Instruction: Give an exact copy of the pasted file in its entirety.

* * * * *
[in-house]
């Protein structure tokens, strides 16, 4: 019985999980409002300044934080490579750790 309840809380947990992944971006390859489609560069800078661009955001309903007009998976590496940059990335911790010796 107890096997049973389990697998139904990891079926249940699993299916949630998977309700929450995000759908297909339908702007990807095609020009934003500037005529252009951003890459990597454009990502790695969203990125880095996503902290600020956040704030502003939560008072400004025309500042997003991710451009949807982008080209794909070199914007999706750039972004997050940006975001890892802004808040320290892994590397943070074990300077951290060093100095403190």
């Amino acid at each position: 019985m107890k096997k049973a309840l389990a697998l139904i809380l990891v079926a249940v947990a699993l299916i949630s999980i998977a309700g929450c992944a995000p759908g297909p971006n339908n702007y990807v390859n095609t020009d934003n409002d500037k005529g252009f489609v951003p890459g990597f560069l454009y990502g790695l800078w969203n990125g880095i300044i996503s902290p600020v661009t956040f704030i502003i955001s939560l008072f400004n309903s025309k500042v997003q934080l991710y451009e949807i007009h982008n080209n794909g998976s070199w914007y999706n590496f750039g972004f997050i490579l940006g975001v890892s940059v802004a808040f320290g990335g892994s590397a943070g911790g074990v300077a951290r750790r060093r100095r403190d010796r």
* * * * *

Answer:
[in-house]
């Protein structure tokens, strides 16, 4: 019985999980409002300044934080490579750790 309840809380947990992944971006390859489609560069800078661009955001309903007009998976590496940059990335911790010796 107890096997049973389990697998139904990891079926249940699993299916949630998977309700929450995000759908297909339908702007990807095609020009934003500037005529252009951003890459990597454009990502790695969203990125880095996503902290600020956040704030502003939560008072400004025309500042997003991710451009949807982008080209794909070199914007999706750039972004997050940006975001890892802004808040320290892994590397943070074990300077951290060093100095403190």
């Amino acid at each position: 019985m107890k096997k049973a309840l389990a697998l139904i809380l990891v079926a249940v947990a699993l299916i949630s999980i998977a309700g929450c992944a995000p759908g297909p971006n339908n702007y990807v390859n095609t020009d934003n409002d500037k005529g252009f489609v951003p890459g990597f560069l454009y990502g790695l800078w969203n990125g880095i300044i996503s902290p600020v661009t956040f704030i502003i955001s939560l008072f400004n309903s025309k500042v997003q934080l991710y451009e949807i007009h982008n080209n794909g998976s070199w914007y999706n590496f750039g972004f997050i490579l940006g975001v890892s940059v802004a808040f320290g990335g892994s590397a943070g911790g074990v300077a951290r750790r060093r100095r403190d010796r």